This Old House

Contributing blogger Charlie Schwartz, II, shares real estate insight steeped in family tradition in the January 2021 Schwartz Report

My father was fond of dispensing real estate bromides in the form of little parables that more often than not had snappy punch lines.   They often left the receiver scratching their head trying to winnow out what he was intending.  For example, take these two which are particularly appropriate to today’s inventory starved seller’s market:  “You can’t sell fruit from an empty wagon”; or, “You wouldn’t go to Happy Harry’s if Happy Harry didn’t have anything on the shelf.”  By which he meant to charge us with the need to urge more sellers to put their homes on the market NOW! For a buyer’s market when prices were too high and showing activity stagnant, there was this one: “Too much weight stops the freight.” That generates images of a little steam engine struggling to pull a heavy load up an impossible incline much like a seller trying to get more for his property than the current market will bear.

To a buyer, most appropriately to a first time buyer, there’s this gem:  “Never buy a home on a road with a line down the middle of it.” This gets at the three most important things about residential real estate, location, location and location. Highway departments put lines on roads with significant traffic counts, don’t they? So stay away from them. Here’s one that will need some explaining. It gets to the subject at hand:  “Never buy a home that is older than you are.” This seems like the most improbable dictate of them all. It might be difficult to follow especially in our three state market area where many homes date well into the last century and beyond.

photo scanned from “Houses, The Illustrated Guide to Construction, Design and Systems” by Henry Harrison

Here he was advising that you not take on more of a fixer upper than your age, finances, temperament and or experience will allow. A historic home, one full of “character”, which may have been the former residence of some important family, might just be a project that you take on at your peril, a bridge too far. The illustration above is one of 56 that appear in the first reference book that I bought after starting in the business. Houses, The Illustrated Guide to Construction, Design and Systems by Henry Harrison was published in conjunction with the National Association of Realtors in 1973 and many sections, particularly those dealing with classic home architecture, are still valid today. Want to know the difference between a Cape Cod Colonial and a Cape Ann Colonial or a Dutch Colonial and a Salt Box Colonial; it’s in there. You will find a Swiss Chalet and a Spanish Villa as well.

When you consider that European settlers began constructing homes on the Atlantic Seaboard in the early 1600’s and that many of those dwellings survive in one state of repair or another to this day, it’s not difficult to fathom the appeal of owning such a place. Perhaps fond memories linger of the This Old House show on WHYY where the team came to the rescue of a historic treasure.

But remember the lighthouse keeper is also responsible for the light house’s upkeep.

You will also meet an interesting and interested group of people who may at any moment become your not-so-silent partners in the endeavor. This is especially true if you have any changes in mind.  Imagine something as simple as repainting the house in the exact same color that it has been for years and having to get someone’s approval to do it. A seller of mine who was the proud owner of a 200 plus year old farm house on the historical register referred to these preservationists as the “hysterical review committee”.  That farmhouse is still there but the new owners started with not just “wide pine floors and cast iron latch door handles, horsehair plaster walls and antique wallpaper.” They also got “…windows that won’t close, sagging rafters and old water stains on cracked ceilings…” and “…an electrical system that consists of well-fed rats physically carrying tiny baskets of electricity to the lamps and appliances…”  a reference no doubt to the knob and tube wiring. The preceding quotes are taken from Kris Frieswick’s “Historic Home Horror Show” that appeared in a MANSION section of the Wall Street Journal this past December.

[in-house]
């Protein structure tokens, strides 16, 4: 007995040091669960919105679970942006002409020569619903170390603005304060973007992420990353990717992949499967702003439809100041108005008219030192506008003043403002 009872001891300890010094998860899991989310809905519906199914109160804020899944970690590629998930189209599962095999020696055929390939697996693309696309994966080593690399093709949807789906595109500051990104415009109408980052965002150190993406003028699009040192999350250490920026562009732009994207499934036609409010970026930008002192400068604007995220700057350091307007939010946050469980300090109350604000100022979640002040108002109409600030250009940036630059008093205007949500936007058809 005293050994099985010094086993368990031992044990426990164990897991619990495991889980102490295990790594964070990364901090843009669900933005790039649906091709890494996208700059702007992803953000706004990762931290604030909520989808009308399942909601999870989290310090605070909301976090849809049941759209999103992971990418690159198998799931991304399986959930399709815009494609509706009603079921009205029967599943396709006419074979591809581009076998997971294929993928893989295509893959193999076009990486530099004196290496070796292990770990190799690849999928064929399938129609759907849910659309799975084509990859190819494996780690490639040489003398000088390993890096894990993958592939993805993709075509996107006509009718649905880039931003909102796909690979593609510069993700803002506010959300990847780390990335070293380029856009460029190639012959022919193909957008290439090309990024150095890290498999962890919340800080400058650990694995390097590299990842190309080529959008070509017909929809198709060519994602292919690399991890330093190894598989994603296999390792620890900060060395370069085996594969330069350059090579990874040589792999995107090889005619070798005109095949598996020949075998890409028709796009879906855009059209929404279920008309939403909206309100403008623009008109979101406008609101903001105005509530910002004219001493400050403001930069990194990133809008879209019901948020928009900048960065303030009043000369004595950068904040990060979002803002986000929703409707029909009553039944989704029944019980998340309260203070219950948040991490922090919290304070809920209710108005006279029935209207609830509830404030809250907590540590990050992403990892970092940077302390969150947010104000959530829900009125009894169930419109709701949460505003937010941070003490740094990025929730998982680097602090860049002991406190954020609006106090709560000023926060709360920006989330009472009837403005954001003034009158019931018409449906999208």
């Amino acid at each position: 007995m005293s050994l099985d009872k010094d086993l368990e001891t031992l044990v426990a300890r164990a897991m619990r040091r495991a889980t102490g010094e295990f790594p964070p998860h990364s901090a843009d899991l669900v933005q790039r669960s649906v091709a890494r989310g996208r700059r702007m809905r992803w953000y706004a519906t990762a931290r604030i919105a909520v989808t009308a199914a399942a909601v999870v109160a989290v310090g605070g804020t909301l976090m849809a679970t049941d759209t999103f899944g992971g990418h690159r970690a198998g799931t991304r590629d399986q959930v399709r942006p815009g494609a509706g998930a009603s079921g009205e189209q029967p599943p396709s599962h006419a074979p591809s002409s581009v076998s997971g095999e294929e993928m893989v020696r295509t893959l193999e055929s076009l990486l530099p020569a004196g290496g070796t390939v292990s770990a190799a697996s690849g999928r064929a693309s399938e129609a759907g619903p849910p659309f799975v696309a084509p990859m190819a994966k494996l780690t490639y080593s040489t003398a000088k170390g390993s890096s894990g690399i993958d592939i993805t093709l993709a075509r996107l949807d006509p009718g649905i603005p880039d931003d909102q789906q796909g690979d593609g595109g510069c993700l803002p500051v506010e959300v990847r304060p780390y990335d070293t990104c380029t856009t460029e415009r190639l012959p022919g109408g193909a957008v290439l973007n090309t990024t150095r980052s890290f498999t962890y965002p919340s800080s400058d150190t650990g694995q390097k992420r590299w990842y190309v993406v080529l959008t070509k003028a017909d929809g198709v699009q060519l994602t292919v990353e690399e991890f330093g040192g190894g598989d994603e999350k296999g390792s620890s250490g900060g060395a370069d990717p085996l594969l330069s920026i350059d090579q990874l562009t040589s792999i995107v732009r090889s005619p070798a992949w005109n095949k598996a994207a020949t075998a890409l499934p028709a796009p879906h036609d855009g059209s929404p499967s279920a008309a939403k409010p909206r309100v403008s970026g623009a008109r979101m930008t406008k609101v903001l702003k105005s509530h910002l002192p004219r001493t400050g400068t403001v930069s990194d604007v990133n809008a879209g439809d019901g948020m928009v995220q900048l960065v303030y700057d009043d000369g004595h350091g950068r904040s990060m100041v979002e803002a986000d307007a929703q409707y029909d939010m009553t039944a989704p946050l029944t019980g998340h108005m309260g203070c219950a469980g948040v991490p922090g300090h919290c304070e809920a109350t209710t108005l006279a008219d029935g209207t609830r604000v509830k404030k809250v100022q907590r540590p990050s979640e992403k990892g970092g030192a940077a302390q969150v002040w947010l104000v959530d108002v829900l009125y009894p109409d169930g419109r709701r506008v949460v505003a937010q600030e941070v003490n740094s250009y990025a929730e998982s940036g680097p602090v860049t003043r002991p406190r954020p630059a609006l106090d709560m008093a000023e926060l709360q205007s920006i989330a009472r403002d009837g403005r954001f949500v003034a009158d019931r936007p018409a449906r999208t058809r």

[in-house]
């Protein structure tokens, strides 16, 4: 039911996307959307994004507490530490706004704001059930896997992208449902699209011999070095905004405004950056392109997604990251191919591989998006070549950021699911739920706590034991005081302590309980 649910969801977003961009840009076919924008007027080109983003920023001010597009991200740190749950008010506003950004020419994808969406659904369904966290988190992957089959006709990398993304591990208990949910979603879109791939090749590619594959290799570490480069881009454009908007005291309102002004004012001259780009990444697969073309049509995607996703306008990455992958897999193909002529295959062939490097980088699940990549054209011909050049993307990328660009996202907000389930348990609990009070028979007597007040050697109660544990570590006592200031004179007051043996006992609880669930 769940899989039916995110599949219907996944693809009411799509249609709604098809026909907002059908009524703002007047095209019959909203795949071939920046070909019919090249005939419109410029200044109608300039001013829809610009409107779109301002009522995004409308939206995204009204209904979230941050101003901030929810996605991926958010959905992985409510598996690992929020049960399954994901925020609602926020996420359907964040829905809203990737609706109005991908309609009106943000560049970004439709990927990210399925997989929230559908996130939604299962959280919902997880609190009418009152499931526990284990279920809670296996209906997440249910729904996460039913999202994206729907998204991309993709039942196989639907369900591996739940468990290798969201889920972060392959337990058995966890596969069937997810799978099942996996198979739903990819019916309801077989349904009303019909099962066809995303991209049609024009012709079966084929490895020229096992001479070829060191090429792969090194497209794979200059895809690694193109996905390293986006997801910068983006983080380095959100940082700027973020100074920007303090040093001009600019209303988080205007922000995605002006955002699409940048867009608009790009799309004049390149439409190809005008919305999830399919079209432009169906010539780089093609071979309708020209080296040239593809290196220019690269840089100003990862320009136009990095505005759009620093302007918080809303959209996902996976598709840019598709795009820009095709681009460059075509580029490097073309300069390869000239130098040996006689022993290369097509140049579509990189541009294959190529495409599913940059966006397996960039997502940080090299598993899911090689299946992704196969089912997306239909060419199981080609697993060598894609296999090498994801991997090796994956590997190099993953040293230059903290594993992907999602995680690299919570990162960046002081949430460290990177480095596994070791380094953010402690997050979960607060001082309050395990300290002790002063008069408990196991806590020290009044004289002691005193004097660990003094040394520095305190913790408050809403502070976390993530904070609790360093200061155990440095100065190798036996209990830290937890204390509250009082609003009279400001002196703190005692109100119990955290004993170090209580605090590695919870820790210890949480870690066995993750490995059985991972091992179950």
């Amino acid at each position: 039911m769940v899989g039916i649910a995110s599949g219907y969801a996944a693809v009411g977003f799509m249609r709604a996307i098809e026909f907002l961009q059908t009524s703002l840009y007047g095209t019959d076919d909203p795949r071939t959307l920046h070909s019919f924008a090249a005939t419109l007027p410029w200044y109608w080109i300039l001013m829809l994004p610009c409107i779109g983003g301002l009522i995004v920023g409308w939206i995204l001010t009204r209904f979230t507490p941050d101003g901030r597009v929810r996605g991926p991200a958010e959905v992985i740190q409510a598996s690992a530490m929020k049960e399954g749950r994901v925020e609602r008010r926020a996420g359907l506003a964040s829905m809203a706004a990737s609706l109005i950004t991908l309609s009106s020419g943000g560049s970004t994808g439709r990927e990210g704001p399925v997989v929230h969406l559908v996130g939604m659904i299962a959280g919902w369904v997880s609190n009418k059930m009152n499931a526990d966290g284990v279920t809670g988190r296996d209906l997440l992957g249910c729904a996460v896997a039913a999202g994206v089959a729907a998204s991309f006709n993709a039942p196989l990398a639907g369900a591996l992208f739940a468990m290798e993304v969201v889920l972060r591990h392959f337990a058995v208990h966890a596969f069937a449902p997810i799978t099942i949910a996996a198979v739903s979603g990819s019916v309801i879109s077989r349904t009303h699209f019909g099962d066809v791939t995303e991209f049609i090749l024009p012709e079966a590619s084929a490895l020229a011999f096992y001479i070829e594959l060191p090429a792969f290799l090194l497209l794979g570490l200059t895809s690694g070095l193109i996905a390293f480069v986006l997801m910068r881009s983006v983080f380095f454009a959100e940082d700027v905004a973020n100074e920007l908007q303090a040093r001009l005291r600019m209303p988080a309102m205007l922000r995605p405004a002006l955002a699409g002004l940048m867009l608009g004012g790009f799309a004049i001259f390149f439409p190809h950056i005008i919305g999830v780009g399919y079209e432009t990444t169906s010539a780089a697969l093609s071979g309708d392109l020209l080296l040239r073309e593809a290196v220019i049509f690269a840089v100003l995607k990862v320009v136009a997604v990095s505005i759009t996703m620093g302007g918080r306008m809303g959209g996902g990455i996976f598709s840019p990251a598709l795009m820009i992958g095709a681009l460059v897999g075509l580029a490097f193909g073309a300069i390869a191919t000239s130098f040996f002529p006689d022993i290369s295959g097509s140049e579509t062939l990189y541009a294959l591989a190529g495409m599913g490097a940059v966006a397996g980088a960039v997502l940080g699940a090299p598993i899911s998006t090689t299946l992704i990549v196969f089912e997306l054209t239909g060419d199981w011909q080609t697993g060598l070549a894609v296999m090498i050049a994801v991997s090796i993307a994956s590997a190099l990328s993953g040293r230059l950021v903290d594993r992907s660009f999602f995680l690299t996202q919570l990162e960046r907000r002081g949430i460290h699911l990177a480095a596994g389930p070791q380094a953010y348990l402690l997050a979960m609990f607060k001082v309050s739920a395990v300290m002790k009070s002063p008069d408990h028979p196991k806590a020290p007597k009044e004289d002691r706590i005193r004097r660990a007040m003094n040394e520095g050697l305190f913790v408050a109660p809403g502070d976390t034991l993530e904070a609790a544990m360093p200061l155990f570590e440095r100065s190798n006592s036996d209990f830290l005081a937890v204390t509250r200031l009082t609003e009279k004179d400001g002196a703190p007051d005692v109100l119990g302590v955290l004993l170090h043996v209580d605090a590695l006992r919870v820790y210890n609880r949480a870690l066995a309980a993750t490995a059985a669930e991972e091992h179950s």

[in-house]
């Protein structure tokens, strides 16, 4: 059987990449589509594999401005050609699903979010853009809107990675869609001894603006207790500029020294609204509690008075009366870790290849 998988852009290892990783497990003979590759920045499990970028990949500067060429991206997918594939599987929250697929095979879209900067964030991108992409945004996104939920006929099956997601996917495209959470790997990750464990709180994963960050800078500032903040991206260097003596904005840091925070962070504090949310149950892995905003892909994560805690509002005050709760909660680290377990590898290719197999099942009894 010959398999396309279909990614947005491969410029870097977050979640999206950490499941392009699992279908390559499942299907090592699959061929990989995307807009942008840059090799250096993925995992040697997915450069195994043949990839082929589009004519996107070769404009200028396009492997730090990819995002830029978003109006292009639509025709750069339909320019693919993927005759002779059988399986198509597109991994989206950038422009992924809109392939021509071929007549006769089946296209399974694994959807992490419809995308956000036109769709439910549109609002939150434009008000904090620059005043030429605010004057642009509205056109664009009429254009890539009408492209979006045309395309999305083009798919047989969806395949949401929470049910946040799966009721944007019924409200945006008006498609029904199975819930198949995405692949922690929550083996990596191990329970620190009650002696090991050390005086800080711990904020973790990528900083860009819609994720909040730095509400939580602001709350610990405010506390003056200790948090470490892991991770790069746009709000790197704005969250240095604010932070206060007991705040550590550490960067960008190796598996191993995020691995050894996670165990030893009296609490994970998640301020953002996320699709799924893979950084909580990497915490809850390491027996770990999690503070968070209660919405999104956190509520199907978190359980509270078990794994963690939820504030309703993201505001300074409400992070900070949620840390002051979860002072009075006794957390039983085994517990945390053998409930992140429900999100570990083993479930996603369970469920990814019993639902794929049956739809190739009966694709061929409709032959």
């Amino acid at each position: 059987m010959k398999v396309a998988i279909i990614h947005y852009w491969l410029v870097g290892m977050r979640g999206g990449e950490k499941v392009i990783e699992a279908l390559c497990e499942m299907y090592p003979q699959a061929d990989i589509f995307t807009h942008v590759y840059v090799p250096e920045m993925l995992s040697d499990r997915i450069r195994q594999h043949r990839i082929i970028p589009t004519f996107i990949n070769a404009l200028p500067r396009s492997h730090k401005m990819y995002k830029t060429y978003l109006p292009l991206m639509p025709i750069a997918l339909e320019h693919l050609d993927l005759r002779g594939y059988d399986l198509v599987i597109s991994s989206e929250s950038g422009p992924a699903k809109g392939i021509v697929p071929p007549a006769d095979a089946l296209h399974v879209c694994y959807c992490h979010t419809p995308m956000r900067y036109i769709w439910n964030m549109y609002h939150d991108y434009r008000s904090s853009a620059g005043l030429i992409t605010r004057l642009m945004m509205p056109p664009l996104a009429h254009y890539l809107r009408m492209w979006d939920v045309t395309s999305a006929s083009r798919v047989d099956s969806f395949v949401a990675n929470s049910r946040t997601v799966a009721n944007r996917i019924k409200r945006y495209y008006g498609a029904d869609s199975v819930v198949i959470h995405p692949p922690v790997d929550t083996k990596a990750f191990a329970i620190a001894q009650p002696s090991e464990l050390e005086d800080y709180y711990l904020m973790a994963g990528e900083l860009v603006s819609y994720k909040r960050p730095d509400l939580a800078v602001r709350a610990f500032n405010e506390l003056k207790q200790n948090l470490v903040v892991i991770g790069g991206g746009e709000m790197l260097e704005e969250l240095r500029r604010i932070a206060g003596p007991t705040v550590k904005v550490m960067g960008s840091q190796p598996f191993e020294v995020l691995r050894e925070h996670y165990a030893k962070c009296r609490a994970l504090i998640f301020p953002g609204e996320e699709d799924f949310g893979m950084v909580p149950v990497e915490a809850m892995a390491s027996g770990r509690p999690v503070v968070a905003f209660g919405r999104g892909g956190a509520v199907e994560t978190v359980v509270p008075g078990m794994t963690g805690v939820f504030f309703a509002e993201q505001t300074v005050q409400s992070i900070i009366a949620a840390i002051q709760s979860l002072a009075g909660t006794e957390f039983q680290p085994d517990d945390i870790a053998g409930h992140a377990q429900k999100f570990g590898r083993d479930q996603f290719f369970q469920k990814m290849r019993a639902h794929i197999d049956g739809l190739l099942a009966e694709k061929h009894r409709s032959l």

Owning a historic home will make you proud but also be prepared to become the museum’s curator, the lighthouse’s keeper and as Kris Frieswich advises:  “Put the following professionals on retainer:  A master plumber, an electrician and a furnace specialist.” You might also throw in a master mechanic, carpenter and cabinet maker. And before you choose your team ask each of them, what is the oldest historic home they have ever worked on. If they can describe their experience positively and without breaking down they’re keepers.

About Patterson-Schwartz: A Sixty Year Legacy

Patterson-Schwartz Real Estate opened for business on December 1, 1961, when William D. Patterson, Charles E. Schwartz and a small group of associates left the firm of Hanby, Patterson-Schwartz, Inc., Realtors to form their own company. The fledgling group began business in a semi-detached house at 1013 Washington Street in Wilmington, Delaware, with a staff of just 10 people. Today Patterson-Schwartz has grown to a sales team and corporate staff of over 400 strong and has expanded to nine locations that stretch from Brandywine Hundred to the Delaware Beaches.

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Content by Charlie Schwartz, II ©2021. Visit charlieschwartz.com for more Schwartz Report content.